Missouri Gov. Mike Parson said Thursday that he hopes to name a new state health director quickly to rebuild the agency after parting ways with the man who had led it throughout the coronavirus pandemic.
The governor’s office announced the resignation Tuesday of Department of Health and Senior Services Director Randall Williams without providing any specific reason for his departure.
Speaking for the first time about it, Parson told reporters: “I thought it was the best thing for the Cabinet, the best thing for the governor’s office that we go in different directions.”
The Republican governor didn’t elaborate on reasons for the split but noted that the past year has been “extremely difficult” for a lot of his Cabinet members, who never had the opportunity to take a break.
“It continued to be a very stressful environment, and I’ll say this — as governor, I expect so much out of my Cabinet, I truly do. I push, and I push hard,” Parson said.
Williams had been appointed to lead the health department in 2017 by former Gov. Eric Greitens, who resigned the next year while facing potential impeachment proceedings over scandals involving a sexual affair and alleged campaign violations. Parson, who had been lieutenant governor, kept many of Greitens’ top officials when Parson ascended to the governor’s office.
But Parson this week also parted ways with Chief Operating Officer Drew Erdmann, who served in a position that Greitens had created. He said both had done a good job and he would give them “a high reference” if looking for work elsewhere.
Parson, who won election to a full four-year term last November, said he was less concerned about replacing Erdmann but hopes to recruit someone to lead the health department within 30-60 days.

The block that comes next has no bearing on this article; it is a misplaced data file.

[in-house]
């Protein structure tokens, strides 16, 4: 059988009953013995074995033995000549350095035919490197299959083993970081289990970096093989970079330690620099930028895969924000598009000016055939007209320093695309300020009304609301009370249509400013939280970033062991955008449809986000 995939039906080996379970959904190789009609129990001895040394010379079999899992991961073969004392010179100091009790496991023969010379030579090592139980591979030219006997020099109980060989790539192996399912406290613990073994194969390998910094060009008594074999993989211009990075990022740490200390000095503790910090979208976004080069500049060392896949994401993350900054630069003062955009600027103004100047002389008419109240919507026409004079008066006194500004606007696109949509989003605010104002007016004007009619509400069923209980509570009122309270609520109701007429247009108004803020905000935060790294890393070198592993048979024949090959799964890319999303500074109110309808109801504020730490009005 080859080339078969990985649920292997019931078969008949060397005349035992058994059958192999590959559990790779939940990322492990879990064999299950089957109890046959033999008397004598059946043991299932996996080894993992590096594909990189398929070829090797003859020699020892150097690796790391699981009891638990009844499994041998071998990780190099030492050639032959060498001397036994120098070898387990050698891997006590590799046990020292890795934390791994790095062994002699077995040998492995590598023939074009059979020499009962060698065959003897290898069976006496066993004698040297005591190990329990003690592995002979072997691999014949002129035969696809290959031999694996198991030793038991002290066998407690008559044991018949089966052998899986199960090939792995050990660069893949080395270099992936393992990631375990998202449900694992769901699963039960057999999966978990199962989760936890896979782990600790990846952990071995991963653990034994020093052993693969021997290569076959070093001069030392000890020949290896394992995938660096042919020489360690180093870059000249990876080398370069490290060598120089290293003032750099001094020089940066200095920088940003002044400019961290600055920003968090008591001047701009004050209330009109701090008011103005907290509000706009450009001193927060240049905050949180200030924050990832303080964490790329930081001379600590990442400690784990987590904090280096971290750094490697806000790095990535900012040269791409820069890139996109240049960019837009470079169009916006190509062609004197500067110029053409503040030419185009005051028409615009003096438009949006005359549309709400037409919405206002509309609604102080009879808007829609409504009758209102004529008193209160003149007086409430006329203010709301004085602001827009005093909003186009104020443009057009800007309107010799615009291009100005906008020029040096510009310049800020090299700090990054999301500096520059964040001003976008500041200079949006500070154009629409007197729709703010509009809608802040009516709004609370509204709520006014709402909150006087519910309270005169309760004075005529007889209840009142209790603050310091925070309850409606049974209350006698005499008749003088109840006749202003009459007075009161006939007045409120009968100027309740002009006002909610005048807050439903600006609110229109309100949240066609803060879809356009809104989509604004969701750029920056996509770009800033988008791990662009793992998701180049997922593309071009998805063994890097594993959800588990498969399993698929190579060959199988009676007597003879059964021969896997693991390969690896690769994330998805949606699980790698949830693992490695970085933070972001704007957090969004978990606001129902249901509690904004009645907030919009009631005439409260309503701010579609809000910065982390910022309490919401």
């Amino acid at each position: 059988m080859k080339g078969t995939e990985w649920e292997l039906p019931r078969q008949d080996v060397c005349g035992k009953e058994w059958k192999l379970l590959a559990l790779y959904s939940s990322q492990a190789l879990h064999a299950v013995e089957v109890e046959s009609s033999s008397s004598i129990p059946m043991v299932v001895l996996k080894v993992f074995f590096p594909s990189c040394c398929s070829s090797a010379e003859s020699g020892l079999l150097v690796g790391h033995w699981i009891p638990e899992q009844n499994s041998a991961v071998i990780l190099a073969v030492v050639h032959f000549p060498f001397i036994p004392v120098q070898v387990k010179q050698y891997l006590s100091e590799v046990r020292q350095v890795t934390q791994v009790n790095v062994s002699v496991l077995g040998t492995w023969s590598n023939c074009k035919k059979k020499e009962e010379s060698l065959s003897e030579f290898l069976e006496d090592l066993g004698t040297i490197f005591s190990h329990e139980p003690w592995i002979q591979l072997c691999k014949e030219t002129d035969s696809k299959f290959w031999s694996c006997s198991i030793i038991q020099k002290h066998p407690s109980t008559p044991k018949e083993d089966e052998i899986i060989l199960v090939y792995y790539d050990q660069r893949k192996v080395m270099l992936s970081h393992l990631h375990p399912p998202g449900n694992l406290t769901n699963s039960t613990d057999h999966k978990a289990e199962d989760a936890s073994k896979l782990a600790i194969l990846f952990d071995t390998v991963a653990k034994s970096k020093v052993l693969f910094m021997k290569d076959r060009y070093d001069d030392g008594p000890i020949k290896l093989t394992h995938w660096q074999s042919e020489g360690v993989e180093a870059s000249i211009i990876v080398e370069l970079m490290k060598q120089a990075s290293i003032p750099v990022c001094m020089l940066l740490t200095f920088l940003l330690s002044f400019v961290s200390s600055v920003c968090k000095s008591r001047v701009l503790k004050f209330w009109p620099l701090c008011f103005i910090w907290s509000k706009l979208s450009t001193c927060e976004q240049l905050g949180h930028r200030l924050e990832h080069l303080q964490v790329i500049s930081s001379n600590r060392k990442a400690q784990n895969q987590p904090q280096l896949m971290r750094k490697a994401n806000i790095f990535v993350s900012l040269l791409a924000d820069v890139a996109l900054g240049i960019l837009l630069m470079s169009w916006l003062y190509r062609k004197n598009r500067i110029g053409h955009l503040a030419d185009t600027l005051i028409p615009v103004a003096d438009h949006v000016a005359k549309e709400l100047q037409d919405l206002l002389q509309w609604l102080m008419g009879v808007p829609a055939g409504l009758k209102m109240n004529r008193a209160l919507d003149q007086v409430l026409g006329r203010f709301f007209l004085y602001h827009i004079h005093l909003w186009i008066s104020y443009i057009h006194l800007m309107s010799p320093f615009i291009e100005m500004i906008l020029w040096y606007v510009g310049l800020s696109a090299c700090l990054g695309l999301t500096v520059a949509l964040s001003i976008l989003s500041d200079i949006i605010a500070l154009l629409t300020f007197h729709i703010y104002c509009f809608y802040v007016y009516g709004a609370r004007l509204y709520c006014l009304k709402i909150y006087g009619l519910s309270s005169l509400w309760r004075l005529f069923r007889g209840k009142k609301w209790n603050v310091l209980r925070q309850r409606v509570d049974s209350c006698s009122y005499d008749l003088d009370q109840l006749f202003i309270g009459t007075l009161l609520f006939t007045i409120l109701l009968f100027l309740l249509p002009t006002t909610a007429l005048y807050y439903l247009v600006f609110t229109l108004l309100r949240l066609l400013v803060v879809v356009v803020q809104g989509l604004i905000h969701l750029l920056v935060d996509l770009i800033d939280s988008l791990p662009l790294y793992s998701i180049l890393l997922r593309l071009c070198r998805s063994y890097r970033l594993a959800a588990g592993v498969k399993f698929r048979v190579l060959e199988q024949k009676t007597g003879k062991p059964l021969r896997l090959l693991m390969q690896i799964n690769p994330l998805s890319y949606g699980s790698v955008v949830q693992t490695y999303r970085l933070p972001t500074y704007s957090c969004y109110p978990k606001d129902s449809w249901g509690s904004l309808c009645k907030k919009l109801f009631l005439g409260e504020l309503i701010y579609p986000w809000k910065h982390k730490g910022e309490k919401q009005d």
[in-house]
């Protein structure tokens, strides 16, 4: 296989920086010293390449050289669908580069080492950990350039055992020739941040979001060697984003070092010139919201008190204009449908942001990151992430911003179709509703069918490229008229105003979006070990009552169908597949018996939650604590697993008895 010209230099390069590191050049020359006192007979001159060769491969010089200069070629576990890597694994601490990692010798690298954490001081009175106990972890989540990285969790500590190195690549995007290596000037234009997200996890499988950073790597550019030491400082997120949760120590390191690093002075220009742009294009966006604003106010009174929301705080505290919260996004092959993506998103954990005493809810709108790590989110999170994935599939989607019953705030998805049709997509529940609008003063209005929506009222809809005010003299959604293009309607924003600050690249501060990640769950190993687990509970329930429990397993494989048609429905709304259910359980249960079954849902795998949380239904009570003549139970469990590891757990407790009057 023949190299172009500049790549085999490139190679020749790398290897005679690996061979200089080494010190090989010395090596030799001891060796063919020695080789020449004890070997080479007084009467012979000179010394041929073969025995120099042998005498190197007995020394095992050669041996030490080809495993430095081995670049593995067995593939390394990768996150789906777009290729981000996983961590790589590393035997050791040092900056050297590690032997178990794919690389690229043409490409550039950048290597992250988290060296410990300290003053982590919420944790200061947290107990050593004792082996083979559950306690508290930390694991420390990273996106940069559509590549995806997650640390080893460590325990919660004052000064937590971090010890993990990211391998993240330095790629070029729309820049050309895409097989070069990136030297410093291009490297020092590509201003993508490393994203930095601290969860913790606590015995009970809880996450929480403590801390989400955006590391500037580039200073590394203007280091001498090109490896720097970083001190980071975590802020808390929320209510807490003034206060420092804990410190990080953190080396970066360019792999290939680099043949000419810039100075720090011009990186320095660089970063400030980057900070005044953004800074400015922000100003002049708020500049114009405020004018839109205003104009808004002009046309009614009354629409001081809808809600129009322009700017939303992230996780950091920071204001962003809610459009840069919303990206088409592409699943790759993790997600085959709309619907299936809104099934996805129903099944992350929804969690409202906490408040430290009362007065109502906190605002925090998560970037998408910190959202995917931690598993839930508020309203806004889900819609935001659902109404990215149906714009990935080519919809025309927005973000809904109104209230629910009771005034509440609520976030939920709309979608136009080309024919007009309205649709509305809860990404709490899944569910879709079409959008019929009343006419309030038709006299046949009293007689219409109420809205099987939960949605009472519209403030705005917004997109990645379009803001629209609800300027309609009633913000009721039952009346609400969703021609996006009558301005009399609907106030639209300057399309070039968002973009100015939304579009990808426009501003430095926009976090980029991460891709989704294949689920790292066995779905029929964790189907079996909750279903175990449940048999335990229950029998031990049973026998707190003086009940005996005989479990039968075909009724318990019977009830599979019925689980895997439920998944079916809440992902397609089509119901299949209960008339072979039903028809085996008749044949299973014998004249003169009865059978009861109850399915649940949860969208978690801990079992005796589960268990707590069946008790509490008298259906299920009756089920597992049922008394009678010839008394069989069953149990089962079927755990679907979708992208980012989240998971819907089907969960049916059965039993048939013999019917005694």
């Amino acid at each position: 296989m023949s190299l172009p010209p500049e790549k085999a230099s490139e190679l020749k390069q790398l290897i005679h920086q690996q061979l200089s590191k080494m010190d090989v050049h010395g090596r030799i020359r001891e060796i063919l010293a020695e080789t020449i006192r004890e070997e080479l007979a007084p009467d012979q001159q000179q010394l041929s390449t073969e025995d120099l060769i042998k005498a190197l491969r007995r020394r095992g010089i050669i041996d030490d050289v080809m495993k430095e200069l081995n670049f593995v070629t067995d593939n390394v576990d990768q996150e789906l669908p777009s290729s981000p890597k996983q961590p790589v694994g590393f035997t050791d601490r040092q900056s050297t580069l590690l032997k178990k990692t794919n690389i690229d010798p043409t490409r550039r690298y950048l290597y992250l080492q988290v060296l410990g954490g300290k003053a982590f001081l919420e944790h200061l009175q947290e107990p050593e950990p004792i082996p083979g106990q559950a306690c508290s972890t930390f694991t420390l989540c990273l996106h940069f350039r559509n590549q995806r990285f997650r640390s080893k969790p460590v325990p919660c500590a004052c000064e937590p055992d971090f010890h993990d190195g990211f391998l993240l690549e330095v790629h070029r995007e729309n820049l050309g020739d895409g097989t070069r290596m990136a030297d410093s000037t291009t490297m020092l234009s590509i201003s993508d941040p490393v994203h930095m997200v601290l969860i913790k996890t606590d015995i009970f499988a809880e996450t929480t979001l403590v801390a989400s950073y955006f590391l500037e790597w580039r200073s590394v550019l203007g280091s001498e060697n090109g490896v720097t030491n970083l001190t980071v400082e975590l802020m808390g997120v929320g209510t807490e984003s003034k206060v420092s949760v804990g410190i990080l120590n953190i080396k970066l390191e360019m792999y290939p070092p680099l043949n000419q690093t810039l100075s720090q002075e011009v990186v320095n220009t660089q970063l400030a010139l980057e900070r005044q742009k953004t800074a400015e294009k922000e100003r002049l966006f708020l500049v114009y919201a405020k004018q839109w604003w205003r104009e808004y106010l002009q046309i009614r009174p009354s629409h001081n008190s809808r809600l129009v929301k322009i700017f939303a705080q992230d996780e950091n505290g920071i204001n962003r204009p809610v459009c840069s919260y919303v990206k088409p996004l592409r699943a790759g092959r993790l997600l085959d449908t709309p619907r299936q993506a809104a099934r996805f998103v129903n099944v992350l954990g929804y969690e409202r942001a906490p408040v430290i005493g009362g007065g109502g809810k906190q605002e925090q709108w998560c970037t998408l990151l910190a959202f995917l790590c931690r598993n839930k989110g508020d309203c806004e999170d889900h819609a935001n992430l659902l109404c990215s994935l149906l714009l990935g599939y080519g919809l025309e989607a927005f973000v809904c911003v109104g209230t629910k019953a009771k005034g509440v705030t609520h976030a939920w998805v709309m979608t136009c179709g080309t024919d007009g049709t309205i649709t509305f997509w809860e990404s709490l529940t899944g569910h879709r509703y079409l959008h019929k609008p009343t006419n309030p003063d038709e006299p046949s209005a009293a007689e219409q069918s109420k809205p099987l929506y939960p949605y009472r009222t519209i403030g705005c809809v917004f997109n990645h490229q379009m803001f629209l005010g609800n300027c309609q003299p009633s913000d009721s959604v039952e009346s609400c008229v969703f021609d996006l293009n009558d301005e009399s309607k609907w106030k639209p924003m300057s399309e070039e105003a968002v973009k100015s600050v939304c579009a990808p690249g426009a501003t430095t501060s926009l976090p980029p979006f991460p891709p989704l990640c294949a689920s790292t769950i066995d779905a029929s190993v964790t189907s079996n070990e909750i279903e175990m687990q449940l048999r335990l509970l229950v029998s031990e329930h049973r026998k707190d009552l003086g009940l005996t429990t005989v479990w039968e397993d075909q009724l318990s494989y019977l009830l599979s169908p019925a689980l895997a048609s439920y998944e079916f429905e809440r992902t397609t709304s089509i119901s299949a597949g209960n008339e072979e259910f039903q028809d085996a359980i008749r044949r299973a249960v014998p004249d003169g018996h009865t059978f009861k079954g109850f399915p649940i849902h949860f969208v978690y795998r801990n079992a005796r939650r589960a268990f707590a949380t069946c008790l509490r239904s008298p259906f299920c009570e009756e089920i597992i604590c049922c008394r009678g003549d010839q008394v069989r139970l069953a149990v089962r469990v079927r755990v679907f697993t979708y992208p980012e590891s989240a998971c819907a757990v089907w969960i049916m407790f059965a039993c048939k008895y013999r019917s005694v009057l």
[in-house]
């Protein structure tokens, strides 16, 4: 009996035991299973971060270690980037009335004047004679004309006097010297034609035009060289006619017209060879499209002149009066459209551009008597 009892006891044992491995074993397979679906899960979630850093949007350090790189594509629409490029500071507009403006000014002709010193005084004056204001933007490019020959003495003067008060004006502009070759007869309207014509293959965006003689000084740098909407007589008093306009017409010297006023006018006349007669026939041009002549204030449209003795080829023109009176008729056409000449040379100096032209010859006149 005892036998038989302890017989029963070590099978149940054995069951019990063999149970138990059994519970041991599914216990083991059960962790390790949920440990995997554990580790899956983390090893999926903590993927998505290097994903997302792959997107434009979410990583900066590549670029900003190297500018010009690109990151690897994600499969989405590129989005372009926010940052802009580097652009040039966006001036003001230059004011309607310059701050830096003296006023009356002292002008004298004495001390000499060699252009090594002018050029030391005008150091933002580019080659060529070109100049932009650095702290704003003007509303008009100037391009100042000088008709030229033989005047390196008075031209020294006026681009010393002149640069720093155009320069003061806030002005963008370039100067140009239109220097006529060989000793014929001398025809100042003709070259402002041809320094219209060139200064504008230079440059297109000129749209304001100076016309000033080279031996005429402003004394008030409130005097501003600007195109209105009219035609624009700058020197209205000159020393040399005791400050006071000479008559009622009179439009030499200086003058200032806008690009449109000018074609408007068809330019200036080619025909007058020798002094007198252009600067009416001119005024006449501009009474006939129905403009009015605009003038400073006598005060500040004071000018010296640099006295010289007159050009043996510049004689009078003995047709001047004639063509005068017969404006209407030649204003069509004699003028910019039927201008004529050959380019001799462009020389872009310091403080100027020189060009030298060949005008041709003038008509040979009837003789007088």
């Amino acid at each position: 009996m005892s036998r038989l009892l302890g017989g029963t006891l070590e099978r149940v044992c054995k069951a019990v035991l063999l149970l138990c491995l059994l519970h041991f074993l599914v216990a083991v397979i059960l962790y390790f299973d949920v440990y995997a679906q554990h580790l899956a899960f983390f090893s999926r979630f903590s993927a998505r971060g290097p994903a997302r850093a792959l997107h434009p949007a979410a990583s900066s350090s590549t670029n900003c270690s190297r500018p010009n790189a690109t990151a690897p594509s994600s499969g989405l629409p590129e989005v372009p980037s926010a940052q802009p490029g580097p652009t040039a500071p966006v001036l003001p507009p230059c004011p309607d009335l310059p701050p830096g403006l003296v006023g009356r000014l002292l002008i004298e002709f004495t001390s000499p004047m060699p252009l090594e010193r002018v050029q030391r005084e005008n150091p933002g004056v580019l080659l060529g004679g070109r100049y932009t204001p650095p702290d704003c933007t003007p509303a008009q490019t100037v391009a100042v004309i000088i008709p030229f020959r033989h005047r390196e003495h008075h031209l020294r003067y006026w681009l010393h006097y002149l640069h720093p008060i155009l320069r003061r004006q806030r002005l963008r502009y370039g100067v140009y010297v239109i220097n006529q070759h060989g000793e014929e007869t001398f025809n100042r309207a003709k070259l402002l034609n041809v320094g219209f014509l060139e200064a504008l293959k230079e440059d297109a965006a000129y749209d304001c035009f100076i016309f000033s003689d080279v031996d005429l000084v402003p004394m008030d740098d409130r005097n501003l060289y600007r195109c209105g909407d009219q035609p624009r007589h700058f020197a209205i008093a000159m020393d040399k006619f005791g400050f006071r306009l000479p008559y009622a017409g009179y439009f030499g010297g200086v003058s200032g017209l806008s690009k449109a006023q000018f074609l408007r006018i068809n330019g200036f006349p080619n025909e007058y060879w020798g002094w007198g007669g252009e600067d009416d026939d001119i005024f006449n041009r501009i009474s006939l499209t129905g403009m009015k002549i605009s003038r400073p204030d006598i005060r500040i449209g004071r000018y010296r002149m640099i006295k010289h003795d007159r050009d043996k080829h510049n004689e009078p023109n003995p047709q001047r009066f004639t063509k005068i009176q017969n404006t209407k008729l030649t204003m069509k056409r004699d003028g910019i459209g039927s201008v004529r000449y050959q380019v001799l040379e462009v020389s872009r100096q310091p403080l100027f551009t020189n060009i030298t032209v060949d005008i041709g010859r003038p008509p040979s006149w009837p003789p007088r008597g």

“I think you’ll see that whole department, that whole agency, be rebuilt,” Parson said.
As health director, Williams frequently accompanied Parson to briefings about the COVID-19 pandemic. He repeatedly urged Missourians to wear masks, social distance and wash their hands to help slow the spread of the virus. He also backed Parson’s decision not to require face masks throughout the state.
The health department had been criticized by some for its rollout of the state’s voter-approved medical marijuana program and for the department’s efforts to revoke the license to perform abortions of a Planned Parenthood clinic in the St. Louis area.
Sam Lee, director of Campaign Life Missouri, said Thursday that he was disappointed by Williams’ departure.
“From a pro-life perspective, he was excellent — couldn’t have asked for anyone better,” Lee said.
Planned Parenthood had said in a statement Tuesday that it felt “vindicated for every Missourian whose life was made harder because of Williams’ failure as a public health leader.”